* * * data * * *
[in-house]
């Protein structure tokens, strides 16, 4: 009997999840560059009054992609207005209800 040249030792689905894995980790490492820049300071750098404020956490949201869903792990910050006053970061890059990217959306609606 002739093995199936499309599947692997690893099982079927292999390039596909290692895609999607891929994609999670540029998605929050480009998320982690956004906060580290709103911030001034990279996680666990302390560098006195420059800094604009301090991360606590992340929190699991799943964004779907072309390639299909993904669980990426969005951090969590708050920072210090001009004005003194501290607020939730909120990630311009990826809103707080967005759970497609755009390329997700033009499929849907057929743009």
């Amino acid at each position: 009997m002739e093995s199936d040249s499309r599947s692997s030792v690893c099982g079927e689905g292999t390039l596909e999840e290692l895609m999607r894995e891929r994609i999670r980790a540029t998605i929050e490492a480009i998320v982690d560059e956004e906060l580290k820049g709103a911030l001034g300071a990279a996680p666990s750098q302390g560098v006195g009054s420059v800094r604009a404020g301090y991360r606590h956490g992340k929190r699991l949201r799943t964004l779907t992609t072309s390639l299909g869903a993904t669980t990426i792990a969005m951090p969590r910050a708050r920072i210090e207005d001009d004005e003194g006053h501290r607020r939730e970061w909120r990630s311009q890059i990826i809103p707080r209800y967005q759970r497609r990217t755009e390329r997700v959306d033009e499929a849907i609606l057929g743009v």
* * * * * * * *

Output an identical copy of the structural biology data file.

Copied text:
[in-house]
């Protein structure tokens, strides 16, 4: 009997999840560059009054992609207005209800 040249030792689905894995980790490492820049300071750098404020956490949201869903792990910050006053970061890059990217959306609606 002739093995199936499309599947692997690893099982079927292999390039596909290692895609999607891929994609999670540029998605929050480009998320982690956004906060580290709103911030001034990279996680666990302390560098006195420059800094604009301090991360606590992340929190699991799943964004779907072309390639299909993904669980990426969005951090969590708050920072210090001009004005003194501290607020939730909120990630311009990826809103707080967005759970497609755009390329997700033009499929849907057929743009």
């Amino acid at each position: 009997m002739e093995s199936d040249s499309r599947s692997s030792v690893c099982g079927e689905g292999t390039l596909e999840e290692l895609m999607r894995e891929r994609i999670r980790a540029t998605i929050e490492a480009i998320v982690d560059e956004e906060l580290k820049g709103a911030l001034g300071a990279a996680p666990s750098q302390g560098v006195g009054s420059v800094r604009a404020g301090y991360r606590h956490g992340k929190r699991l949201r799943t964004l779907t992609t072309s390639l299909g869903a993904t669980t990426i792990a969005m951090p969590r910050a708050r920072i210090e207005d001009d004005e003194g006053h501290r607020r939730e970061w909120r990630s311009q890059i990826i809103p707080r209800y967005q759970r497609r990217t755009e390329r997700v959306d033009e499929a849907i609606l057929g743009v």